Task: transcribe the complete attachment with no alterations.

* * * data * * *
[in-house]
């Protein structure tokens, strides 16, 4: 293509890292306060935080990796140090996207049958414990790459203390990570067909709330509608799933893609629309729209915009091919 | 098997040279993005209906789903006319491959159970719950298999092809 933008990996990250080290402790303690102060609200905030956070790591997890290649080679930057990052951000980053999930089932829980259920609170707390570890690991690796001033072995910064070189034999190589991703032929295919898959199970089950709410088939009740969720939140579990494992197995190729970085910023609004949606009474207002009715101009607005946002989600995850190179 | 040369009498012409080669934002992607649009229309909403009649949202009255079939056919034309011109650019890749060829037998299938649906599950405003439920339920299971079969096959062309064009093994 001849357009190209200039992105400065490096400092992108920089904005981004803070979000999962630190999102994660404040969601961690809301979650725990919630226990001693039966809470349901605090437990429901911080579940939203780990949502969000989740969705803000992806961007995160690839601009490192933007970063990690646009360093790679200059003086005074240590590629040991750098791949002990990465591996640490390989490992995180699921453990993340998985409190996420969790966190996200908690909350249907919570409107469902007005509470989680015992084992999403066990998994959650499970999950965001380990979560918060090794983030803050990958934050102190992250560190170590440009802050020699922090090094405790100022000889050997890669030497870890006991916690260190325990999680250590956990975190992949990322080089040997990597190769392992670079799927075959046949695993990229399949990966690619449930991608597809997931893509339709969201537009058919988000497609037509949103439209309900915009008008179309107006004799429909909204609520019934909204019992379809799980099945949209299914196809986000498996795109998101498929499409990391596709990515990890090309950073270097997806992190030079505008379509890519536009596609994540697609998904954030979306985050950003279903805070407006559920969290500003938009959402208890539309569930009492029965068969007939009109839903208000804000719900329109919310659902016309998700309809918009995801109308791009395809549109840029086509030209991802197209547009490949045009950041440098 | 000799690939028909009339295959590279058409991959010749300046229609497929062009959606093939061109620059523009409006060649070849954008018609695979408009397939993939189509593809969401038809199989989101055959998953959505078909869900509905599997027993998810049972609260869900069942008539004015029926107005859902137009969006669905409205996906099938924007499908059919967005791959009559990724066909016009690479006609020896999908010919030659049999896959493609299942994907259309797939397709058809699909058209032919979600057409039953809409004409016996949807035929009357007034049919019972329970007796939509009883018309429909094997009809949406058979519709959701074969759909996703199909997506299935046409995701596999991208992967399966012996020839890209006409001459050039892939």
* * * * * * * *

[in-house]
């Protein structure tokens, strides 16, 4: 293509890292306060935080990796140090996207049958414990790459203390990570067909709330509608799933893609629309729209915009091919 | 098997040279993005209906789903006319491959159970719950298999092809 933008990996990250080290402790303690102060609200905030956070790591997890290649080679930057990052951000980053999930089932829980259920609170707390570890690991690796001033072995910064070189034999190589991703032929295919898959199970089950709410088939009740969720939140579990494992197995190729970085910023609004949606009474207002009715101009607005946002989600995850190179 | 040369009498012409080669934002992607649009229309909403009649949202009255079939056919034309011109650019890749060829037998299938649906599950405003439920339920299971079969096959062309064009093994 001849357009190209200039992105400065490096400092992108920089904005981004803070979000999962630190999102994660404040969601961690809301979650725990919630226990001693039966809470349901605090437990429901911080579940939203780990949502969000989740969705803000992806961007995160690839601009490192933007970063990690646009360093790679200059003086005074240590590629040991750098791949002990990465591996640490390989490992995180699921453990993340998985409190996420969790966190996200908690909350249907919570409107469902007005509470989680015992084992999403066990998994959650499970999950965001380990979560918060090794983030803050990958934050102190992250560190170590440009802050020699922090090094405790100022000889050997890669030497870890006991916690260190325990999680250590956990975190992949990322080089040997990597190769392992670079799927075959046949695993990229399949990966690619449930991608597809997931893509339709969201537009058919988000497609037509949103439209309900915009008008179309107006004799429909909204609520019934909204019992379809799980099945949209299914196809986000498996795109998101498929499409990391596709990515990890090309950073270097997806992190030079505008379509890519536009596609994540697609998904954030979306985050950003279903805070407006559920969290500003938009959402208890539309569930009492029965068969007939009109839903208000804000719900329109919310659902016309998700309809918009995801109308791009395809549109840029086509030209991802197209547009490949045009950041440098 | 000799690939028909009339295959590279058409991959010749300046229609497929062009959606093939061109620059523009409006060649070849954008018609695979408009397939993939189509593809969401038809199989989101055959998953959505078909869900509905599997027993998810049972609260869900069942008539004015029926107005859902137009969006669905409205996906099938924007499908059919967005791959009559990724066909016009690479006609020896999908010919030659049999896959493609299942994907259309797939397709058809699909058209032919979600057409039953809409004409016996949807035929009357007034049919019972329970007796939509009883018309429909094997009809949406058979519709959701074969759909996703199909997506299935046409995701596999991208992967399966012996020839890209006409001459050039892939």